Skip navigation
Sign up to follow your favorites on all your devices.
Sign up

Even without guarantee, Kelly expects Golson to return next season

Michigan v Notre Dame

Michigan v Notre Dame

Getty Images

Brian Kelly can’t be sure that Everett Golson will be here in 2015. But after 25 years of coaching college football, Notre Dame’s head coach feels like Golson’s actions are speaking for themselves.

“I couldn’t tell you for certain,” Kelly acknowledged, when asked point-blank if he knew if Golson was going to be back with the team after he earned his diploma.

That’s life with the NCAA’s graduate transfer rule—a rare moment when the student-athlete holds all the cards. But with the Irish entering their final week of spring practice, Kelly leans on what he’s seeing from his veteran quarterback that makes him believe he’ll finish his college career in South Bend.

“He’s had his best spring since he’s been here,” Kelly said. “He’s fully engaged in everything that he’s doing. It’s the best that I’ve seen him do the things that we’ve asked him to do since he’s been here.”

Golson hasn’t made any public comment about his future. That’s by design and something Kelly has supported, keeping him away from media availability this spring so he can focus on a full load of football and academics.

And it’s that effort, both on and off the field, that makes Kelly believe he’ll have Golson in the program—and out front—come the all important summer months.

“It’s like anything else, if you’re half in, you kind of see it,” Kelly continued. “Listen, I’m not shocked by anything that 18-to-21-year-olds do, I’ve been in this business too long. But there’s no indication that anything he’s done would mean he’s just doing this as a way to go somewhere else. If I sensed it at all, I’d have pulled the plug on it myself, because we’re wasting our time.”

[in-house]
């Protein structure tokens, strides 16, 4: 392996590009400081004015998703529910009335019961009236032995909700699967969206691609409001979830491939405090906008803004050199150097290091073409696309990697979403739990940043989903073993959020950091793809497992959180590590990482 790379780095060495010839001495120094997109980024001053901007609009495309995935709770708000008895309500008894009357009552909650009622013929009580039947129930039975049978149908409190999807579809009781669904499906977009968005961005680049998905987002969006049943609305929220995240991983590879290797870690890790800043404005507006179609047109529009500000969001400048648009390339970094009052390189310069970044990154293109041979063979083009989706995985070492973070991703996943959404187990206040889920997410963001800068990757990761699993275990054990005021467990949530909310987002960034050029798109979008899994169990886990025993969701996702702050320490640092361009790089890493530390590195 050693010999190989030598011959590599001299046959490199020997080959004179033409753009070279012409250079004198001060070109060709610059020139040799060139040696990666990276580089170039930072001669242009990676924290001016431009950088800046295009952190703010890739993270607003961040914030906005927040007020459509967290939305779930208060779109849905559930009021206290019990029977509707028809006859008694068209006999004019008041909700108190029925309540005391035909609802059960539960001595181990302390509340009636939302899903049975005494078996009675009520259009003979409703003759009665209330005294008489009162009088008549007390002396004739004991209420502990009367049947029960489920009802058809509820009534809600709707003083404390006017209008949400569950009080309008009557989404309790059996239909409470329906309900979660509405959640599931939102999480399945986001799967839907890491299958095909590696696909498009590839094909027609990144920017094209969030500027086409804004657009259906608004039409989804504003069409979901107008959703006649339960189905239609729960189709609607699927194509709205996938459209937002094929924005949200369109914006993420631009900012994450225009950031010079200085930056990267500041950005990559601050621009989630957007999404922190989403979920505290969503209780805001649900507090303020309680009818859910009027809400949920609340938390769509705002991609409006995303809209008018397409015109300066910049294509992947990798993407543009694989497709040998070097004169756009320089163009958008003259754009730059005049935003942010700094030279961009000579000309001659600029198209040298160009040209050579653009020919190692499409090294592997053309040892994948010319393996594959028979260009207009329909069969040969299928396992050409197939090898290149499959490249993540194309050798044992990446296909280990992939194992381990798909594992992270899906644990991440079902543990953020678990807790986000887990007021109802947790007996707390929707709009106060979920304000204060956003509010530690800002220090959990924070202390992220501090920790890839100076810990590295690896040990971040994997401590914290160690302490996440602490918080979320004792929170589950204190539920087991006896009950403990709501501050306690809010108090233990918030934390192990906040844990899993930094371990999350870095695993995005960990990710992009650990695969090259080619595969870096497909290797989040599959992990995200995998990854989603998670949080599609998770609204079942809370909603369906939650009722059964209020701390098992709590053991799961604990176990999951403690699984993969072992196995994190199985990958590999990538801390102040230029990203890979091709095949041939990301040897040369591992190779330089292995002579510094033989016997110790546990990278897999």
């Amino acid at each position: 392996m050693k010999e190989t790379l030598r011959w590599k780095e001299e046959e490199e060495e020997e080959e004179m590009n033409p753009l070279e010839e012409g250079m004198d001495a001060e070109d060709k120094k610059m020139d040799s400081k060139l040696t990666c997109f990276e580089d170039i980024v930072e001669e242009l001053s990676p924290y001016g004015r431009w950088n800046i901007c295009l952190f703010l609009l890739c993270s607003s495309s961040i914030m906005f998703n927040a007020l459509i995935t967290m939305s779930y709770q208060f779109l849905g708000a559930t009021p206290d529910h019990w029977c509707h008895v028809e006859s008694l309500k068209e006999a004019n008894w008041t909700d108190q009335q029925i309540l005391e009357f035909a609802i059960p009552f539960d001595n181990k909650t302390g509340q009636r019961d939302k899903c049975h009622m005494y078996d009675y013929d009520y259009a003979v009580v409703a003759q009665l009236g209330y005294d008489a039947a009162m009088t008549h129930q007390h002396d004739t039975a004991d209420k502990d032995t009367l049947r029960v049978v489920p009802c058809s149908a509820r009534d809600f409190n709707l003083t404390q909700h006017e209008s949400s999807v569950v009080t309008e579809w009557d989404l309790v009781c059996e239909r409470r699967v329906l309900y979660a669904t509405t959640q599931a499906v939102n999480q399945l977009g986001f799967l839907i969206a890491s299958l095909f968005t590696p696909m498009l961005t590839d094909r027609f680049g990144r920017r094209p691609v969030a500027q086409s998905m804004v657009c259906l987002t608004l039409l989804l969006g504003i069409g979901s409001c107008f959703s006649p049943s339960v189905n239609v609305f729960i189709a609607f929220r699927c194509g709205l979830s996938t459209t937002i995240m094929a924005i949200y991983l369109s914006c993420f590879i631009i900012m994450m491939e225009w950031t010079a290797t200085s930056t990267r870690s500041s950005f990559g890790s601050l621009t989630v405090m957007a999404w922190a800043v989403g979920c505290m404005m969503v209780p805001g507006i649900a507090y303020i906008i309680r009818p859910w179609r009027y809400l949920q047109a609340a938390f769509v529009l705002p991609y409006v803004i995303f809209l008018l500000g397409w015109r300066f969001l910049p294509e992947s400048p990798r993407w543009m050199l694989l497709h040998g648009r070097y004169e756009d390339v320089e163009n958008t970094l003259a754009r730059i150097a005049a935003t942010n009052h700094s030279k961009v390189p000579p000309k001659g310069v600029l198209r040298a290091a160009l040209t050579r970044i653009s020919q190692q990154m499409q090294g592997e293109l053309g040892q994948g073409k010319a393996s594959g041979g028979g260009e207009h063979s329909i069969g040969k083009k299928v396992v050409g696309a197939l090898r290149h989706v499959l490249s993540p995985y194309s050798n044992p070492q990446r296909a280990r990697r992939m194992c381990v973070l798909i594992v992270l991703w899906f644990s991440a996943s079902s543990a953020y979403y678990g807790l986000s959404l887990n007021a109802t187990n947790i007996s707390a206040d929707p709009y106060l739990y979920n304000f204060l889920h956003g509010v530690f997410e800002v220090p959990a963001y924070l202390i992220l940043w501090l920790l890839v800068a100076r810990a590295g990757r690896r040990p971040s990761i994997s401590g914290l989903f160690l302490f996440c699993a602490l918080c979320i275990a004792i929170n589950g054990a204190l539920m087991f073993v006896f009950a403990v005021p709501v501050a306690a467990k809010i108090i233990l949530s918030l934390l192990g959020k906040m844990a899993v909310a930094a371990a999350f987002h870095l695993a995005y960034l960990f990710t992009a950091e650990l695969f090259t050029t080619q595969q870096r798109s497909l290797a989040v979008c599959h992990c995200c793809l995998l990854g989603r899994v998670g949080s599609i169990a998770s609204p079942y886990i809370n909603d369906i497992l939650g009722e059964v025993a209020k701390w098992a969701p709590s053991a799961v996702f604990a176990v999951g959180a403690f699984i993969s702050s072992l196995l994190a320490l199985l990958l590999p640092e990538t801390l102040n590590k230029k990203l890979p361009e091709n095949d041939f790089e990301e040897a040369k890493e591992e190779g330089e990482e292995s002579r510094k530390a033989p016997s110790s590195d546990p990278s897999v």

That may be the most important part of all of this. Kelly as the head of Notre Dame’s football program wouldn’t have allowed Golson to continue to take reps and take snaps from Malik Zaire if he didn’t believe Golson was going to stick around and work to be a part of this team.

This isn’t the first time Kelly has said this. He said it in the run-up to the Music City Bowl, where he made it clear that Zaire was going to start and Golson was going to have to earn back playing time.

Some thought that was merely coachspeak. But this is a head coach who let Aaron Lynch walk away from this team—never begging him to come back. Kelly did the same thing when Gunner Kiel wanted out, letting the five-star quarterback transfer with little hesitation.

Kelly never blinked when Golson was ripped from the program before the 2013 season. Nor did he once complain about losing his star cornerback and best wide receiver, along with his starting defensive end and two other defensive contributors in the days leading up to last season.

That’s life in college football. So with little guarantee of anything, Kelly moves forward with the hopes that Golson is part of this program, knowing what’s at stake for all involved.

“I think I have a pretty good sense of people and situations,” Kelly said. “I’m not going to jeopardize our program, our staff, our livelihood, what we do, if someone’s not bought in and 100 percent committed.”